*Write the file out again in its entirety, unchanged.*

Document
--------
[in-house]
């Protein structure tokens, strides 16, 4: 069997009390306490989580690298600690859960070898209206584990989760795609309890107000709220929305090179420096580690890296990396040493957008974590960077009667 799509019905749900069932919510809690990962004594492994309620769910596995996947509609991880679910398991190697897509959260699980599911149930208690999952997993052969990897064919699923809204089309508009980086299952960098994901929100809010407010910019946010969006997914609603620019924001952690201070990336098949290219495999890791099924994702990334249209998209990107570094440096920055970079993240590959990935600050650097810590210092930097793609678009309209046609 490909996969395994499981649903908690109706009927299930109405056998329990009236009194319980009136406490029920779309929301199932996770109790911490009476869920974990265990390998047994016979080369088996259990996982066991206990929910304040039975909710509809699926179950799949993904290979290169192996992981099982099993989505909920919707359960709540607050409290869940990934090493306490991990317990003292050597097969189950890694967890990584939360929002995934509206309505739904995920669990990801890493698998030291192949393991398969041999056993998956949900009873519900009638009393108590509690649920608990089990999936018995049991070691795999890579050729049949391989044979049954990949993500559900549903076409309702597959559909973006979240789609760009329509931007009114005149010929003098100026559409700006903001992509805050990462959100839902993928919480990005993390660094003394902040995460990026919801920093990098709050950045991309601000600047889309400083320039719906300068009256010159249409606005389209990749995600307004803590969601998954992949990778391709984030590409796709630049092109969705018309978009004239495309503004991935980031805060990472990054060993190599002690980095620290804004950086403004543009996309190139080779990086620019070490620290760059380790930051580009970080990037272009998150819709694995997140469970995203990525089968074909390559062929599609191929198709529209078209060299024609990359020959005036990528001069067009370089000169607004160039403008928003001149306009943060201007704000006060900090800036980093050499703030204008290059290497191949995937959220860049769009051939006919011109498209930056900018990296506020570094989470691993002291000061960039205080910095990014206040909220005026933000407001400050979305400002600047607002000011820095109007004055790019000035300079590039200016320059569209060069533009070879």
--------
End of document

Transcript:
[in-house]
């Protein structure tokens, strides 16, 4: 069997009390306490989580690298600690859960070898209206584990989760795609309890107000709220929305090179420096580690890296990396040493957008974590960077009667 799509019905749900069932919510809690990962004594492994309620769910596995996947509609991880679910398991190697897509959260699980599911149930208690999952997993052969990897064919699923809204089309508009980086299952960098994901929100809010407010910019946010969006997914609603620019924001952690201070990336098949290219495999890791099924994702990334249209998209990107570094440096920055970079993240590959990935600050650097810590210092930097793609678009309209046609 490909996969395994499981649903908690109706009927299930109405056998329990009236009194319980009136406490029920779309929301199932996770109790911490009476869920974990265990390998047994016979080369088996259990996982066991206990929910304040039975909710509809699926179950799949993904290979290169192996992981099982099993989505909920919707359960709540607050409290869940990934090493306490991990317990003292050597097969189950890694967890990584939360929002995934509206309505739904995920669990990801890493698998030291192949393991398969041999056993998956949900009873519900009638009393108590509690649920608990089990999936018995049991070691795999890579050729049949391989044979049954990949993500559900549903076409309702597959559909973006979240789609760009329509931007009114005149010929003098100026559409700006903001992509805050990462959100839902993928919480990005993390660094003394902040995460990026919801920093990098709050950045991309601000600047889309400083320039719906300068009256010159249409606005389209990749995600307004803590969601998954992949990778391709984030590409796709630049092109969705018309978009004239495309503004991935980031805060990472990054060993190599002690980095620290804004950086403004543009996309190139080779990086620019070490620290760059380790930051580009970080990037272009998150819709694995997140469970995203990525089968074909390559062929599609191929198709529209078209060299024609990359020959005036990528001069067009370089000169607004160039403008928003001149306009943060201007704000006060900090800036980093050499703030204008290059290497191949995937959220860049769009051939006919011109498209930056900018990296506020570094989470691993002291000061960039205080910095990014206040909220005026933000407001400050979305400002600047607002000011820095109007004055790019000035300079590039200016320059569209060069533009070879």